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Is my child ready for formal music instrument lessons?

So, what is the right age to start a formal lesson program on a musical instrument?

Every child is different. But generally speaking, private lessons on a music instrument are best started no younger than age 7 for piano, violin, drums, and ukulele, and guitar, and at age 9 or 10 for brass, woodwinds and voice. If your child is showing an interest in music and under 7, you might consider a group class that includes lots singing, movement, and listening. These classes are a great way to set a solid foundation of musical concepts (high/low, loud/soft, timbre, steady beat) for when they are ready to begin formal private lessons.  A formal private music lesson program requires dedication, patience, and consistency.   

Here are some points to consider to help you decide if the time is right.

  • Playing musical instruments makes physical demands on kids. Does your child have the appropriate physical development and fine motor control to play an instrument or sing?
  • Does your child regularly engage in musical games, in school or another group setting?  
  • Can your child focus on one thing for at least 20 minutes?
  • Does he or she understand and comprehend letters and numbers?
  • Has your child had adequate musical exposure? Can he or she keep a steady beat, identify wrong notes in a familiar song, and repeat basic rhythm and pitch patterns? (If not, we suggest working on these concepts before beginning formal lessons.)
  • Are you able to commit to taking your child to lessons on a regular basis?
  • Practice time is essential in order to make progress on your instrument.  Will your child willingly fit in regular practice time outside of their lessons? (Minimum of 15 minutes x 4 days a week).  If you think your child may struggle with this, it may require you sitting with them during their home practice sessions for encouragement and support.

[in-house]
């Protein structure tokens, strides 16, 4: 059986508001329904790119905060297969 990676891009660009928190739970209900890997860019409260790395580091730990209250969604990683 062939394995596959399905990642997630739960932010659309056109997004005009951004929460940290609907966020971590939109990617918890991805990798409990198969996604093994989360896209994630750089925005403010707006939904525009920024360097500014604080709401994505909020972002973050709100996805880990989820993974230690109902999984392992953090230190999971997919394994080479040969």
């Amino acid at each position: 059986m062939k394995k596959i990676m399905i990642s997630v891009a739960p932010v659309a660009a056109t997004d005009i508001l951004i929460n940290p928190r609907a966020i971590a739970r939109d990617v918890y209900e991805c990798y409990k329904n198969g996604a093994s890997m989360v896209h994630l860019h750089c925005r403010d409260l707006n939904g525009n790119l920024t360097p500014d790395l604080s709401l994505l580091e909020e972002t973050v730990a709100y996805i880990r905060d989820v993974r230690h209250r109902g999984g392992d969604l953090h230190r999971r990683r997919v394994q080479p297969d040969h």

Instrument Specific Considerations:

String, and guitar students can rent instruments appropriate for their size until they reach a full size instrument. They will also need to be able to press down individual strings with single fingers and will develop calluses on their finger tips.

Drum students will start using a practice pad to learn basic right and left stick patterns. Often some bell set (xylophone) work is included so students develop a basic understanding of pitch and melody, in addition to their rhythm studies.

Woodwind and brass instruments are only made in full size, so it's important that the student can handle the physical demands the instrument will require to produce sound. Developing a solid embouchure (formation of the mouth) and breath control are important from the very start.

Piano students will want to be able to reach a stretch of at least 5 white keys from thumb to pinky - reaching the foot pedal will come later. They will start reading both treble and bass clefs at the same time and get used to their left and right hands operating independently of one another.

Voice students are encouraged to study an instrument first (such as piano) to aid in music literacy and develop relative pitch memory.
 
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